Quantitative research can also be said to be a research based on traditional scientific methods, which generates numerical data and usually seeks to establish causal relationships (or association) between two or more variables, using statistical methods to test the strength and significance of the relationships (A dictionary of Nursing, 2008)
Simply put, quantitative...

...The development of linearprogramming has been ranked among the most important scientific advances of the mid 20th century. Its impact since the 1950’s has been extraordinary. Today it is a standard tool used by some companies (around 56%) of even moderate size. Linearprogramming uses a mathematical model to describe the problem of concern. Linearprogramming involves the planning of activities to obtain an optimal result, i.e., a result that reaches the specified goal best (according to the mathematical model) among all feasible alternatives.
LinearProgramming as seen by various reports by many companies has saved them thousands to even millions of dollars. Since this is true why isn’t everyone using LinearProgramming? Maybe the reason is because there has never been an in-depth experiment focusing on certain companies that do or do not use linearprogramming. My main argument is that linearprogramming is one of the most optimal ways of resource allocation and making the most money for any company today.
I used (in conjunction with another field supporter – My Dad) the survey method to ask 28 companies that were in Delaware, New Jersey, and Pennsylvania whether they were linearprogramming users. In addition, I wanted to examine...

...and 30 are regular. The rate of production for each fabric on each
type of loom is given in Table 2. The time required to change over from producing one fabric to
another is negligible and does not have to be considered.
Loom Rate (yards/hour)
Fabric
Dobbie
Regular
1
4.63
--2
4.63
--3
5.23
5.23
4
5.23
5.23
5
4.17
4.17
TABLE 2 – LOOM PRODUCTION RATES FOR THE SOUTHERN TEXTILE MILL
The Southern Textile Mill satisfies all demand with either its own fabric or fabric purchased
from another mill. Fabrics that cannot be woven at the Southern Mill because of limited loom
capacity will be purchased from another mill. The purchase price of each fabric is also shown in
Table 1.
MANAGERIAL REPORT
I. -
Develop a LinearProgramming Model that can be used to schedule production for the
Southern Textile Mill, and at the same time to determine how many yards of each fabric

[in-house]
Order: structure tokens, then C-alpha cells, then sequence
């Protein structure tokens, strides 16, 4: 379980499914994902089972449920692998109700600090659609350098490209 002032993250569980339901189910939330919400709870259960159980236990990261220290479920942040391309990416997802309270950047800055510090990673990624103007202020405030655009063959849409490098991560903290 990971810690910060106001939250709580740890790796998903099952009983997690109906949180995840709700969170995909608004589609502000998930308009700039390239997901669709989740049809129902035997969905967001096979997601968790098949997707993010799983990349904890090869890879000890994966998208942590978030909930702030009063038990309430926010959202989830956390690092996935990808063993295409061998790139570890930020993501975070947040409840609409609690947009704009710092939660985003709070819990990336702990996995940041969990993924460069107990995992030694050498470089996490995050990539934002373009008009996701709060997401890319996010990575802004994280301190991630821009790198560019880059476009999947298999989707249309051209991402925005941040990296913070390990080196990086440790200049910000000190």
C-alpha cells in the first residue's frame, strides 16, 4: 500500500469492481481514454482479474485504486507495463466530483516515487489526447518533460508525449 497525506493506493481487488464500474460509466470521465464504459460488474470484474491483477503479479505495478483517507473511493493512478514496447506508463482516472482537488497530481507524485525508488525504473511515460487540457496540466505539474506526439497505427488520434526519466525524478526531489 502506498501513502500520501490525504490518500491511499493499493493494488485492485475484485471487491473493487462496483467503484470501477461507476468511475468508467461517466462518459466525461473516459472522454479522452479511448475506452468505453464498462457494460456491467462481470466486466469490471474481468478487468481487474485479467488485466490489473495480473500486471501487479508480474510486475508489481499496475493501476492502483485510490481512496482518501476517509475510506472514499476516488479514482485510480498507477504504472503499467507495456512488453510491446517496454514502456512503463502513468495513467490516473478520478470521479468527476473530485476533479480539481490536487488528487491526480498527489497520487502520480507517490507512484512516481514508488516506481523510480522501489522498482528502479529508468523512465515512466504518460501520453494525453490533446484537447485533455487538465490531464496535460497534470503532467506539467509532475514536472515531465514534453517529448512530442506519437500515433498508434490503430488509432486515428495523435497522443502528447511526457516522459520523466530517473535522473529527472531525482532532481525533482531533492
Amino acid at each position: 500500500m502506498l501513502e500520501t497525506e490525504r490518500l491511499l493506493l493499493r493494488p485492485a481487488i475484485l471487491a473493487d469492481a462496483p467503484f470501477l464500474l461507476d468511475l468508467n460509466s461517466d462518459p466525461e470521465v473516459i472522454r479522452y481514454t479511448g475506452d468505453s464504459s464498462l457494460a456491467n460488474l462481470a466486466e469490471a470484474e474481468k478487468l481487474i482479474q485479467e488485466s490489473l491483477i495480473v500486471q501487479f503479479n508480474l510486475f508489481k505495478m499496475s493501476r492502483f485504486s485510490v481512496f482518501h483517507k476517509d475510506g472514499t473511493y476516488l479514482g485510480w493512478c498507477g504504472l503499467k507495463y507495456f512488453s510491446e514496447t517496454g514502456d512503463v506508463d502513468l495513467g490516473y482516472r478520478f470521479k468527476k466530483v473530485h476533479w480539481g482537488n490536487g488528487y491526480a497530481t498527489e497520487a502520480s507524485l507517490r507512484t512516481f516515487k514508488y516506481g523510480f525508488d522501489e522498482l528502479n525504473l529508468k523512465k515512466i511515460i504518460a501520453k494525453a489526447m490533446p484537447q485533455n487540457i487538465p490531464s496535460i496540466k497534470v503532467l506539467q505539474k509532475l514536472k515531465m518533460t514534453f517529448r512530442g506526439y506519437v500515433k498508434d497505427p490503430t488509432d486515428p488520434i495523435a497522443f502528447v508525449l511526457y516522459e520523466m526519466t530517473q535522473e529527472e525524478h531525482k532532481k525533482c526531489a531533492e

must be purchased from another mill. The model should be clear and complete.
II. -
Include the corresponding spreadsheet of the model developed in part I and obtain the
optimal solution using “SOLVER.” (Annotate your spreadsheet as needed).
III. -
A discussion and analysis of the following items in your report.
1.
2.
3.
The final production schedule and loom assignments for each fabric
The projected total contribution to profit
A discussion of the value of additional loom time. (The mill is considering
purchasing a ninth dobbie loom....

...to eschew status signifiers and develop close, caring relationships with their co-workers. Interactions between co-workers and managers are characterized by informality and egalitarianism. Managers are encouraged to not take themselves too seriously, to show “equalness,” involve co-workers in decisions and exhibit characteristics of “humbleness” when interacting with others.
Q2 Critically analyse how aspects of the “IKEA-way” have caused problems in its overseas experiences in Germany, France and the United States
While IKEA’s culture has been a strong factor in its competitive advantage, its expansion into overseas locations has also brought challenges, when in-country cultural norms clashed with IKEA’s preferred way of doing business. In Germany, IKEA’s liking for informal relations between co-workers and managers has been interpreted as undermining the respect and prestige traditionally given to a boss. Also, the German worker is felt to be more comfortable with detailed procedures and work instructions, which contradicts with IKEA’s belief in minimizing bureaucracy and burdensome administration. In France, IKEA’s informality has been interpreted as a sign of weakness, or indecision. Also, its preference for not recognizing status is felt to cause an identity problem as everyone is on the same level. However, it is perhaps in the US that cultural differences have been most profound. Swedes traditionally value muted and controlled emotions,...